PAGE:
Last month our parish was received into the Diocese of Quincy, at the 134th Synod. The last few years for Quincy have been marked by the fracturing of the Episcopal church, the retirement of a much loved bishop, the separation of the majority of the diocese from the national church, and the lawsuit filed by the Episcopal church against the diocese seeking their parishes, endowment funds, and name.
The threat posed by this lawsuit was discussed at Synod. These new brothers and sisters of ours face being forced from their parish homes by those who have no intention of ever occupying the little churches nestled between the corn and soy bean fields of west central Illinois.
Serving to illustrate the waste of it all, is the fact that if the Episcopal church wins, whatever they might recover won't even make a dent in what they've spent on legal fees. Any proceeds from the sale of these buildings will go into the fund set aside for more lawsuits. A fund which replaced the budget line item previously entitled "Missions."
The pain of what may come is one we know well, because we've been through it. We had a bishop who said we could rewrite the New Testament. In our case, there was no lawsuit, we were a single divided parish, but there was a world of hurt that came with walking out of the church we'd helped to build.
A lot of folks would point out that a church is just bricks and mortar, and that's not what Jesus died for, and they are right. But the pain exists because a church is also infinitely more than just bricks and mortar.
It is the physical place that we have our history and our home. We built it, or our parents or grandparents did, and our memories are there: our baptisms; our weddings; our grandpa's ashes. All there in a place where we came together and trusted that because there were two or more of us gathered in His name, He'd show up.
And that showing up is what makes those bricks and mortar holy ground.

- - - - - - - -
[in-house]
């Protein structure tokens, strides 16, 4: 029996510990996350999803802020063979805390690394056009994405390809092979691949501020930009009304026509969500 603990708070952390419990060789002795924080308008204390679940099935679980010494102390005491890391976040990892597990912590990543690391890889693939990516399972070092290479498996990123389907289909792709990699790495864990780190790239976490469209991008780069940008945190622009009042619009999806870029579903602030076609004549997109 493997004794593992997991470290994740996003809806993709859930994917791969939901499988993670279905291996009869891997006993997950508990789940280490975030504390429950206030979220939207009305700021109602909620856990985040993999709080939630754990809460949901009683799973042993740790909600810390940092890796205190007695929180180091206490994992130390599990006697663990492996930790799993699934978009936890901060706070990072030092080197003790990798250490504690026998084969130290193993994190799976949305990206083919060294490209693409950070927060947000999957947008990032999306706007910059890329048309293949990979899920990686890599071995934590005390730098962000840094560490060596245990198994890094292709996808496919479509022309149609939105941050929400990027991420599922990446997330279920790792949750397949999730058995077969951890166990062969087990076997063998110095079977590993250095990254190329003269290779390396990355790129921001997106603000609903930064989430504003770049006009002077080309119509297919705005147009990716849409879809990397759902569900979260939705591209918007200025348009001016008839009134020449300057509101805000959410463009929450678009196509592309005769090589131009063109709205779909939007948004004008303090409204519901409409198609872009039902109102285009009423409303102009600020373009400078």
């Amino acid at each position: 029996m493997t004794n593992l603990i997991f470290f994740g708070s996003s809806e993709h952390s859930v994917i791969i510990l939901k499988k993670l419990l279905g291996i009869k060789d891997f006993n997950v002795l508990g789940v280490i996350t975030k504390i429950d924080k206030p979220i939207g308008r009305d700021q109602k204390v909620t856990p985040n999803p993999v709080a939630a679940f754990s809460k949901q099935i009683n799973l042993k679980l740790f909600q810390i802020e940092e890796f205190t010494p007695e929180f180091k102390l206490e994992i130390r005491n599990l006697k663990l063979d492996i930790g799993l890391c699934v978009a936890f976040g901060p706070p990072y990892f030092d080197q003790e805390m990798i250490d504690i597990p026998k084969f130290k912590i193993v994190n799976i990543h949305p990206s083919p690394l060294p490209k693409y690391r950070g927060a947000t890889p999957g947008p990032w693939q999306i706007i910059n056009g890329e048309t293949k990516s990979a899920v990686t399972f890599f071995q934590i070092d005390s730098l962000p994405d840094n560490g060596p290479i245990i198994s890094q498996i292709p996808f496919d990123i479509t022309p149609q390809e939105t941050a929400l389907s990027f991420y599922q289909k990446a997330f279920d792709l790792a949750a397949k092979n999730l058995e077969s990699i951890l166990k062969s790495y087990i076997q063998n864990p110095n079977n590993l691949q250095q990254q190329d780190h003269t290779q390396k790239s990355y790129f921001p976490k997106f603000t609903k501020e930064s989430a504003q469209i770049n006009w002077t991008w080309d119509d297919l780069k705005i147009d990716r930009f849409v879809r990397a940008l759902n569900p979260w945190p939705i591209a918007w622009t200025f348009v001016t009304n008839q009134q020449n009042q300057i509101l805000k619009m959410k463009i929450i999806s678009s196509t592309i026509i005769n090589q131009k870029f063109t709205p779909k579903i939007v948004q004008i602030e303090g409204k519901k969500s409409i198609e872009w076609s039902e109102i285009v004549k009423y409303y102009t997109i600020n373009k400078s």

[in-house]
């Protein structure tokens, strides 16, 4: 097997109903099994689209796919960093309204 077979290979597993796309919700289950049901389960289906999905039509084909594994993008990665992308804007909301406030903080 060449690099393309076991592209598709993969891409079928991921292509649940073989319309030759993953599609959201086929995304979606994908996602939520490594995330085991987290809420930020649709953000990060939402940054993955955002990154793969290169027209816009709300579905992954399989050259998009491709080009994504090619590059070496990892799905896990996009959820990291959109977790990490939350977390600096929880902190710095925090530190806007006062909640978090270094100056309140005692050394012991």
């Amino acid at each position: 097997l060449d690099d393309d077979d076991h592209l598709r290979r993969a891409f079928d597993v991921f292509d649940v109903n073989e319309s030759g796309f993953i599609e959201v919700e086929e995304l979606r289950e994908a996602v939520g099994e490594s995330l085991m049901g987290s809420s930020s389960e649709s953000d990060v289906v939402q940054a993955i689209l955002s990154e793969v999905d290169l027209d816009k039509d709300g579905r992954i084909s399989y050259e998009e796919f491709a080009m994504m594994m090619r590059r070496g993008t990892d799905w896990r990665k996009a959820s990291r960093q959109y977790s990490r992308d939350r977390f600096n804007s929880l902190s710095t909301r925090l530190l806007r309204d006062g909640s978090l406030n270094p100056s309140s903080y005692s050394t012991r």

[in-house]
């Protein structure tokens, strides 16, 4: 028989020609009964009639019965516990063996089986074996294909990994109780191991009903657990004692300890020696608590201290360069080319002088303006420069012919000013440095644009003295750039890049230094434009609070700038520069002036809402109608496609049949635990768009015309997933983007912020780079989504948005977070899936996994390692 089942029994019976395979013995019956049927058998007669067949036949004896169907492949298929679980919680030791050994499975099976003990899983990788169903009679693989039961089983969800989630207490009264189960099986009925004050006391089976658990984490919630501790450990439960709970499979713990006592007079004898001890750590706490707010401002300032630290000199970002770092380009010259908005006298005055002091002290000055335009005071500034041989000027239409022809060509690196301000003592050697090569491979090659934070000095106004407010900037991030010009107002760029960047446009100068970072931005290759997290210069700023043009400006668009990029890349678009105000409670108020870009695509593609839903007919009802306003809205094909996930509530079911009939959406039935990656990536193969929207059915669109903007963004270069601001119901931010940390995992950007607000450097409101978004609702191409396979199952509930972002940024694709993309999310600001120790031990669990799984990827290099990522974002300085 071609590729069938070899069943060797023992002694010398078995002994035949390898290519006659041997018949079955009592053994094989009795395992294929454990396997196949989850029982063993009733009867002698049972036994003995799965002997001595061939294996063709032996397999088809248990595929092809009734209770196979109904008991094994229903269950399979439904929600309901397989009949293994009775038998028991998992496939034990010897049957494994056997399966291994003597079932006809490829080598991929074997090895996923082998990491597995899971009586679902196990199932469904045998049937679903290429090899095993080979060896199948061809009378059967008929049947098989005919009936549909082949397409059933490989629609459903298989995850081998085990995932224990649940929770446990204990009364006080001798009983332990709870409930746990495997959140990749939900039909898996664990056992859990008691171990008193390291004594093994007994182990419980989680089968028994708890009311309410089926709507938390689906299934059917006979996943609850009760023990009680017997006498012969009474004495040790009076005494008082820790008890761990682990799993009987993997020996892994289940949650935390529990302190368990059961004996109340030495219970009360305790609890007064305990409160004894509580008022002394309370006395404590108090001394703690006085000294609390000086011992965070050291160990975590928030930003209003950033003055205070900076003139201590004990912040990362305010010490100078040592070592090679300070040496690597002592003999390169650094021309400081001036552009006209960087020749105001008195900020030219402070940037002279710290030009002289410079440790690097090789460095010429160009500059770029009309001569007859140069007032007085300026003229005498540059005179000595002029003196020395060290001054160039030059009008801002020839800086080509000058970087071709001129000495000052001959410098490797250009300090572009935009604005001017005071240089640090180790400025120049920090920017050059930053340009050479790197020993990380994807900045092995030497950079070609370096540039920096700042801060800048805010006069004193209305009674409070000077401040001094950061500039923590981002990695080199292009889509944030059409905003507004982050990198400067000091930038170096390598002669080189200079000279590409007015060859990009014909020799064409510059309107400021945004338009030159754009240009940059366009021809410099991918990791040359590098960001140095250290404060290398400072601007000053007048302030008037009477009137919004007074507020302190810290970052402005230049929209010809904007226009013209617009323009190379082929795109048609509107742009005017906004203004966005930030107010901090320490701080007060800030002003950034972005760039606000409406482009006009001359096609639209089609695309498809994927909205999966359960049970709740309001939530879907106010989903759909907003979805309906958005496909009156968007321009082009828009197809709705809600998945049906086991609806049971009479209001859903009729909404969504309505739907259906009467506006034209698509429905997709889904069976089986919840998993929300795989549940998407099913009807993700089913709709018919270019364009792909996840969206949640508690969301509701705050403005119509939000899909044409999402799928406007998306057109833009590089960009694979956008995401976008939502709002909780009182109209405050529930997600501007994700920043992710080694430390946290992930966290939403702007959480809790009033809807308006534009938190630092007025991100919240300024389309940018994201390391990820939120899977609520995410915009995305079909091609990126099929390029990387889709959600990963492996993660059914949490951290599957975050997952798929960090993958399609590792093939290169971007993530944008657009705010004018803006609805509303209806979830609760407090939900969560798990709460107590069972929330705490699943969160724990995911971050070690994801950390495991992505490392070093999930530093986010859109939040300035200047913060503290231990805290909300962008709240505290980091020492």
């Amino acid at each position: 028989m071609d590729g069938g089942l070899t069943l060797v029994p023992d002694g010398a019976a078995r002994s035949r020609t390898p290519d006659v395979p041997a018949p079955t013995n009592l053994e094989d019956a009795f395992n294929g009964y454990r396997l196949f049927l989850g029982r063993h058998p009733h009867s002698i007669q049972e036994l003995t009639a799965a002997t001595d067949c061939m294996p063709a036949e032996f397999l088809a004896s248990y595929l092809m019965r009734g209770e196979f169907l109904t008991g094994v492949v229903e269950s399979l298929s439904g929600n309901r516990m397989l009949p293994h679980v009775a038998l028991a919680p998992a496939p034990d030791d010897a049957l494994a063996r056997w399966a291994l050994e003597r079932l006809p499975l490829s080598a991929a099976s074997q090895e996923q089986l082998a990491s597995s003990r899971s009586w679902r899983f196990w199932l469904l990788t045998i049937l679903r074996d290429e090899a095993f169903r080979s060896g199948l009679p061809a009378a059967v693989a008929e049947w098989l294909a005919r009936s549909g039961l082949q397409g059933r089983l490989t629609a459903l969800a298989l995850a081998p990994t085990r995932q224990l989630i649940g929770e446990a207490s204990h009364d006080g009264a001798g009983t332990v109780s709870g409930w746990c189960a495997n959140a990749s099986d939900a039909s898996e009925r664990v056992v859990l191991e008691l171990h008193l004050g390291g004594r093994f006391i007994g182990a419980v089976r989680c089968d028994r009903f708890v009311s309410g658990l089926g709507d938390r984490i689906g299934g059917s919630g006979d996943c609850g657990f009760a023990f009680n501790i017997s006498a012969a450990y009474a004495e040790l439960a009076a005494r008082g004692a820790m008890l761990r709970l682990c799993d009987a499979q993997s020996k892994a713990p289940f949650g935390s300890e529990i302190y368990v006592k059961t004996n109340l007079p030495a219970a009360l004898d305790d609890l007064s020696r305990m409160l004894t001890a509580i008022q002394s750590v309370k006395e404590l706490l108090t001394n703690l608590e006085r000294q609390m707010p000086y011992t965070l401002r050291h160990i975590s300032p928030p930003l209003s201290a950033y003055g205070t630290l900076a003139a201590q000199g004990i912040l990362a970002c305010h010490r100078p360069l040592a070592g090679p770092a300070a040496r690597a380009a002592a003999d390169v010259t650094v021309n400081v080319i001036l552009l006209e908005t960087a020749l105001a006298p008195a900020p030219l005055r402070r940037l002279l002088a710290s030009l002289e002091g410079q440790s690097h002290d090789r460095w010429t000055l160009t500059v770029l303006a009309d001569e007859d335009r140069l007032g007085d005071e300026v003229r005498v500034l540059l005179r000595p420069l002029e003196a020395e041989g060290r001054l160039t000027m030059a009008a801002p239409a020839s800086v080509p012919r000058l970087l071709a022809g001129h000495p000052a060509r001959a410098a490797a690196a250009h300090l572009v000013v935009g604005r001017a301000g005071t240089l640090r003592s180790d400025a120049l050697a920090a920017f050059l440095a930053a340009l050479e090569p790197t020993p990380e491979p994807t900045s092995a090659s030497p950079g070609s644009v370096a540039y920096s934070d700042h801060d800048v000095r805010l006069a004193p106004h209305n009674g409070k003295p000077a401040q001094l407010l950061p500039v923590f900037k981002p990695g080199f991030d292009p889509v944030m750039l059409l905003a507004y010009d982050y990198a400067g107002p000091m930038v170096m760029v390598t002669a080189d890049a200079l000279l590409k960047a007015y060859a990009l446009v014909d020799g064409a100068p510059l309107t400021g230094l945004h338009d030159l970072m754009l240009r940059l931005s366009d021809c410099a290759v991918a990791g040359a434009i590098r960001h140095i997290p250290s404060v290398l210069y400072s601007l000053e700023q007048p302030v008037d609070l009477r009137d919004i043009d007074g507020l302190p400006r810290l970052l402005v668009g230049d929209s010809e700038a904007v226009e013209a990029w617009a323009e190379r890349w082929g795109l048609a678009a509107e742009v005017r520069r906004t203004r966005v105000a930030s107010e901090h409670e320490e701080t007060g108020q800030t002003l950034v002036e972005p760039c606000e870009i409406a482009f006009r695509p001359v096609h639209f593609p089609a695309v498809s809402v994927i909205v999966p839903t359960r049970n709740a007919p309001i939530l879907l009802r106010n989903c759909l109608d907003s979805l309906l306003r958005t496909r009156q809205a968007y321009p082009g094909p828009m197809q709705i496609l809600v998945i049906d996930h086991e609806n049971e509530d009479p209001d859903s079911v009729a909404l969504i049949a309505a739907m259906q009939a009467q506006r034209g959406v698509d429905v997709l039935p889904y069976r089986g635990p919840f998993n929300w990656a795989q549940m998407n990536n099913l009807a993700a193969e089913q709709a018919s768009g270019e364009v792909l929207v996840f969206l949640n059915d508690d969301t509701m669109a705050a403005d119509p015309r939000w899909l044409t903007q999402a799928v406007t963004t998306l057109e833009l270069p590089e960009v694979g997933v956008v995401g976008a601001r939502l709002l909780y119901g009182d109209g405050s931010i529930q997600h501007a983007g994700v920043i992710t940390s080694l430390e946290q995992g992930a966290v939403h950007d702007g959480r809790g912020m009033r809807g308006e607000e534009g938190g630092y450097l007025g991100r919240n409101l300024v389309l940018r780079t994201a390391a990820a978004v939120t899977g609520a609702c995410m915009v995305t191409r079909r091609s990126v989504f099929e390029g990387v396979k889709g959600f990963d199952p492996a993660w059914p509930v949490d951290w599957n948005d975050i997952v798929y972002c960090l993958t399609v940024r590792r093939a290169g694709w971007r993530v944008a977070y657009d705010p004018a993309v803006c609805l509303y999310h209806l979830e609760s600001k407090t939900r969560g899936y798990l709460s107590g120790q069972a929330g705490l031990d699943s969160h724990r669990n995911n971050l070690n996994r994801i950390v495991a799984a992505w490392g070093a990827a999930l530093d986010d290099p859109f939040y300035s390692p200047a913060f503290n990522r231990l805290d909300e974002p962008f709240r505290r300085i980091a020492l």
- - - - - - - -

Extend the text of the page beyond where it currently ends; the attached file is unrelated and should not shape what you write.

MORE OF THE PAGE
Throughout Scripture, we see that those who went before us built altars made of stone in places that have names that are recorded. They did it as an homage to God. He'd do something amazing on a piece of land and they'd mark the spot. We know that we can never begin to repay God for saving us, and we know that what He requires is the sacrifice of a broken and contrite heart and of praise and thanksgiving...we know all that, but our hands cannot keep still. The awe that compels us to the ground on our knees, compels us to build Him these altars.
Some are small, like the little Baptist box that we worship in in Wheaton. Some are soaring works of stained-glassed glory, like the cathedral at Chartres, built and re-built over a thousand years. Evidence of people who knew that nothing they could do would ever be thanks enough, but whose hands and hearts could not rest.
So is it wrong for them to be sad about possibly losing their parishes? I cannot say that it is. They are being sued by people who have sold former churches to Muslims and nightclub owners rather than allow the parishioners to "buy" back the building their parents or grandparents built.
Frankly, I think some righteous anger is fitting. We are not promised ease, and we know it. But we are to be working toward the Kingdom that is to come, participating in the building of the new earth. We plant altars as outposts, building blocks toward the future. To be required to hand these outposts over to those who are seeking to destroy the faith should bother us.
But it should also strengthen our resolve. The fact is that we built those altars because we know God acts in places. And if He does so in one building, He will do so in another, whether it is a living room holding folks perched on arm chairs to pray while Sunday School is held in the kitchen, or the local school gymnasium. We've lived through that, seen it happen, and are growing.
Against the wisdom of the world, five parishes from outside the state and four from within have come into the diocese. In the face of lawsuits and pain, Quincy is growing.
Because the reality is, too, that we know the end of the story. He will prevail against the powers and principalities of this world. And those little stone altars we built in faith - even though they be handed over to those who don't know how to honor God - will be redeemed.